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Deer exclusion unveils abiotic filtering in forest understory plant assemblages

Abstract : BACKGROUND AND AIMS: The role of deer (family Cervidae) in ecosystem functioning has traditionally been neglected by forest ecologists due to the animal’s scarcity in most parts of the northern hemisphere. However, the dramatic rebound in deer populations throughout the 20 th century has brought deer browsing to the forefront of forest ecological questioning. Today there is ample evidence that deer affect tree regeneration, understory plant and animal diversity and even litter decomposition. However, the mechanisms underlying the effects of deer on forest ecosystems remain unclear. Among others, the relative role of abiotic factors versus biotic interactions (e.g. herbivory) in shaping plant assemblages remains largely unknown. METHODS: We used a large-scale experiment with exclosures distributed along abiotic gradients to understand the role of black-tailed deer (Odocoileus hemionus sitchensis) on forest understory on the Haida Gwaii archipelago (western Canada), a unique context where most of the key ecological effects of deer presence had already been intensively studied. KEY RESULTS: Our results demonstrate that 20 years of deer exclusion resulted in a clear increase in vascular plant richness, diversity and cover, and caused a decline in bryophyte cover. Exclusion also unveiled abiotic (i.e. soil water availability and fertility) filtering of plant assemblages that would otherwise have been masked by the impact of abundant deer populations. However, deer exclusion did not lead to an increase in beta diversity, probably because some remnant species had a competitive edge to regrow after decades of over-browsing. CONCLUSIONS: We demonstrated that long-term herbivory by deer can be a dominant factor structuring understory plant communities that overwhelms abiotic factors. However, while exclosures prove useful to assess overall effects of large herbivores, the results from our studies at broader scales on the archipelago, suggest that exclosure experiments should be used cautiously when inferring the mechanisms at work.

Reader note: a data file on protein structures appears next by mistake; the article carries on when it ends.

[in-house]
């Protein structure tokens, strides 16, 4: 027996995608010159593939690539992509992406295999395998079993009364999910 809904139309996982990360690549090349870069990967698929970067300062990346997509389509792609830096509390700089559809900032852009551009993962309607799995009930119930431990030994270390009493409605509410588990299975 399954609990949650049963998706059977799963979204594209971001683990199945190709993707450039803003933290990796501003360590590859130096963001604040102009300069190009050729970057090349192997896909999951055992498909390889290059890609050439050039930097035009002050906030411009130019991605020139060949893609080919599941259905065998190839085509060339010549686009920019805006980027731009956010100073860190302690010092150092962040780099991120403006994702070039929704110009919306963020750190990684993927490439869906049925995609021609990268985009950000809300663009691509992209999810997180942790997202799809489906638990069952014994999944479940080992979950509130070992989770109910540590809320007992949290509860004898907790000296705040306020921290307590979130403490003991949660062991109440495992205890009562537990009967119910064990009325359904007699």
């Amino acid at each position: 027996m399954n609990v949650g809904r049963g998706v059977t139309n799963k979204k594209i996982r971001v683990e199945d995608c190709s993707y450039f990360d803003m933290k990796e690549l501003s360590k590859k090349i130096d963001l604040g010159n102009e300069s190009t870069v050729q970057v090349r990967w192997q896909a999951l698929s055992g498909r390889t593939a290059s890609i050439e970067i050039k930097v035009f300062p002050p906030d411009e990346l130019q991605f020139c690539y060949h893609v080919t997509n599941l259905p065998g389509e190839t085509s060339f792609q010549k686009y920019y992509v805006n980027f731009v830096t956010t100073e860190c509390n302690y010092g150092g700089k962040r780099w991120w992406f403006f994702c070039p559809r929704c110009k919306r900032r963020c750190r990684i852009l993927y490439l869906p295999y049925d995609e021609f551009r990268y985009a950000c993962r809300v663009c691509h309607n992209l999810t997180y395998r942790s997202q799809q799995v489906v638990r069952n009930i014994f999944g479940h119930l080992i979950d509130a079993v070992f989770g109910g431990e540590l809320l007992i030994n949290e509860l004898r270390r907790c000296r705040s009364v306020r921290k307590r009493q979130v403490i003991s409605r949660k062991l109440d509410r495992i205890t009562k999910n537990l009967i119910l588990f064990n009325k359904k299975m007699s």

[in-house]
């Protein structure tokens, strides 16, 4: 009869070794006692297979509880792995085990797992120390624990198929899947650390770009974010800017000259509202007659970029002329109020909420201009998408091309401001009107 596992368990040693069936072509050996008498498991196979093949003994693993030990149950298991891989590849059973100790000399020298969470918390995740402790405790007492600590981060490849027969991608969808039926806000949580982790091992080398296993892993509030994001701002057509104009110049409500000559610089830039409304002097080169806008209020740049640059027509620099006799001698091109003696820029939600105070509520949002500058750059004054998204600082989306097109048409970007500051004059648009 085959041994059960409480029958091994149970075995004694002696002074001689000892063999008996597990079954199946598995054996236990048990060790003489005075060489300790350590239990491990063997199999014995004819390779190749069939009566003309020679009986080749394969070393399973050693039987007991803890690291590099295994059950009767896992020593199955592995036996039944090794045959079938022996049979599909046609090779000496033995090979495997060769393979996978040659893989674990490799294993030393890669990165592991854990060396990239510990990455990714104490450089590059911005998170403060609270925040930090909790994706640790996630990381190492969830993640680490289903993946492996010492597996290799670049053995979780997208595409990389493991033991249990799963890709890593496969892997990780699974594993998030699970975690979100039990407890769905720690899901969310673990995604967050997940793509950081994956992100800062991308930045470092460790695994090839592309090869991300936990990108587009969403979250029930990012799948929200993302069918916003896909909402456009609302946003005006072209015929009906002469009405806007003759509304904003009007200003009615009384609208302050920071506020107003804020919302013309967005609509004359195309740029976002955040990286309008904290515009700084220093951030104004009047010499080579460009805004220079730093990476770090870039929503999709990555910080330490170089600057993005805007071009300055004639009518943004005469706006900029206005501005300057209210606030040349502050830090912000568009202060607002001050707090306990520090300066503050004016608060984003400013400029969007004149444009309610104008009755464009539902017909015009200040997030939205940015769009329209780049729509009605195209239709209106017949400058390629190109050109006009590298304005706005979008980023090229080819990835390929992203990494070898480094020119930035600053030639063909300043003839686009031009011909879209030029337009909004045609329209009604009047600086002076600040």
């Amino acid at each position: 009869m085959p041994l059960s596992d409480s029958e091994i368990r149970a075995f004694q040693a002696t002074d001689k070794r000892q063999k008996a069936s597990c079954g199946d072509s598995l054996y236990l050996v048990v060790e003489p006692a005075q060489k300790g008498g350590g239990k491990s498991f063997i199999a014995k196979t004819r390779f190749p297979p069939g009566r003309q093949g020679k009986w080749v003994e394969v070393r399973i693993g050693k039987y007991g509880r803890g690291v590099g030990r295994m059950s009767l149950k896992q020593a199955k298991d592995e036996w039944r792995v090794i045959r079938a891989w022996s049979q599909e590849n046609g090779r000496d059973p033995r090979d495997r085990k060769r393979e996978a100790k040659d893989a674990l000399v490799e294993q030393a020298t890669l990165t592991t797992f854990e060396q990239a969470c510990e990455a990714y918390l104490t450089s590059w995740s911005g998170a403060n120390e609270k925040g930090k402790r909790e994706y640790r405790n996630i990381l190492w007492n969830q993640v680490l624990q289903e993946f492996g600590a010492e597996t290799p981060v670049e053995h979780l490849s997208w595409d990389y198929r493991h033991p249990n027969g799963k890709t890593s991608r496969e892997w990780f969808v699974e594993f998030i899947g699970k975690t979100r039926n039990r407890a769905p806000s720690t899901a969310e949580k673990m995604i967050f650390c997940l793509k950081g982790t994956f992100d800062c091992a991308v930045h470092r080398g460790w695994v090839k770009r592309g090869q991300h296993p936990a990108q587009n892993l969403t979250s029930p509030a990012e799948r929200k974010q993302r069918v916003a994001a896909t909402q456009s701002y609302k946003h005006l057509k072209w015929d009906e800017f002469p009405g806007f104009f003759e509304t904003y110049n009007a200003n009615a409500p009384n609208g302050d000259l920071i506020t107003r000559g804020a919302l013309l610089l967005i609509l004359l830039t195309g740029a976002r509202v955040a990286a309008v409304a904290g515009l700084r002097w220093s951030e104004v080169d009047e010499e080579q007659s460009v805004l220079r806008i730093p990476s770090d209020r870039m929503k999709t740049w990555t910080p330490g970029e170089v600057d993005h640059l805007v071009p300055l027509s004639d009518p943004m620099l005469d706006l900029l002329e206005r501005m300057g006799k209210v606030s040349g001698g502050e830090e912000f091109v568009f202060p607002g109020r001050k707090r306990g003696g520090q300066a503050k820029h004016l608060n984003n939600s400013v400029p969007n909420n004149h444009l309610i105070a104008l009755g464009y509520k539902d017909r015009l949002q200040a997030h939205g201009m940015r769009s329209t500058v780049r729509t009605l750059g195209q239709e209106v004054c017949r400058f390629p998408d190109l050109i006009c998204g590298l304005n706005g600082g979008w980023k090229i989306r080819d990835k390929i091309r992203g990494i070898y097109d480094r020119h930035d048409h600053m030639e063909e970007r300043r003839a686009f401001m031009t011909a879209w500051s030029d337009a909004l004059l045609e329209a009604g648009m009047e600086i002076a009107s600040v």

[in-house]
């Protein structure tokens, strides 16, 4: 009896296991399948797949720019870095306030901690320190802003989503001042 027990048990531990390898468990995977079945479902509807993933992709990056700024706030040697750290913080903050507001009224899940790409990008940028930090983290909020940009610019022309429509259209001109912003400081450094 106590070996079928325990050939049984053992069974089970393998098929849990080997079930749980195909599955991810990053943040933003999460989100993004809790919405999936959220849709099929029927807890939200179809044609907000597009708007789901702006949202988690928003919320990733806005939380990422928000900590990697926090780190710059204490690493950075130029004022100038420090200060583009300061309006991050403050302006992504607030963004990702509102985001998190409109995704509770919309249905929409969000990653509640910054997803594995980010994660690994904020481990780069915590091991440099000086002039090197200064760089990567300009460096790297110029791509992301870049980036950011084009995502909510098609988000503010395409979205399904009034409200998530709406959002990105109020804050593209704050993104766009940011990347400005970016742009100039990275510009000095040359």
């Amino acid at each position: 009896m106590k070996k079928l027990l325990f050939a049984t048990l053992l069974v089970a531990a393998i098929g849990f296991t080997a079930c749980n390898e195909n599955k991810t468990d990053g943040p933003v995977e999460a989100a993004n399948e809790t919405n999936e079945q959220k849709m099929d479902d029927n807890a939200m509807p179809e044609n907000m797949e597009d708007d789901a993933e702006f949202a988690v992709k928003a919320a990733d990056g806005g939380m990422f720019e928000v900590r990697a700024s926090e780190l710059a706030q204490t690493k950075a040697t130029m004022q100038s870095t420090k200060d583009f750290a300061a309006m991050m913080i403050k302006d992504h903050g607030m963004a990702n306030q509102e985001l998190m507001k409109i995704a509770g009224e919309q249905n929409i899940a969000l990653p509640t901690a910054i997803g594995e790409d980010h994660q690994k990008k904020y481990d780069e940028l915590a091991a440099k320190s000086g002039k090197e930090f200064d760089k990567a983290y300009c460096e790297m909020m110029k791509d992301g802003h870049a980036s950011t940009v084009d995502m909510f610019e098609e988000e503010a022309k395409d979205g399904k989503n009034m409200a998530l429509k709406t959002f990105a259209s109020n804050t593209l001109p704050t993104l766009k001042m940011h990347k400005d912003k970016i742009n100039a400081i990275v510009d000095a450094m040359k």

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Contributor : Laurent Jonchère <>
Submitted on : Thursday, July 8, 2021 - 2:52:52 PM
Last modification on : Tuesday, September 7, 2021 - 3:44:08 PM



Simon Chollet, Christophe Baltzinger, Morgane Maillard, Jean-Louis Martin. Deer exclusion unveils abiotic filtering in forest understory plant assemblages. Annals of Botany, Oxford University Press (OUP), 2021, ⟨10.1093/aob/mcab079⟩. ⟨hal-03281826⟩



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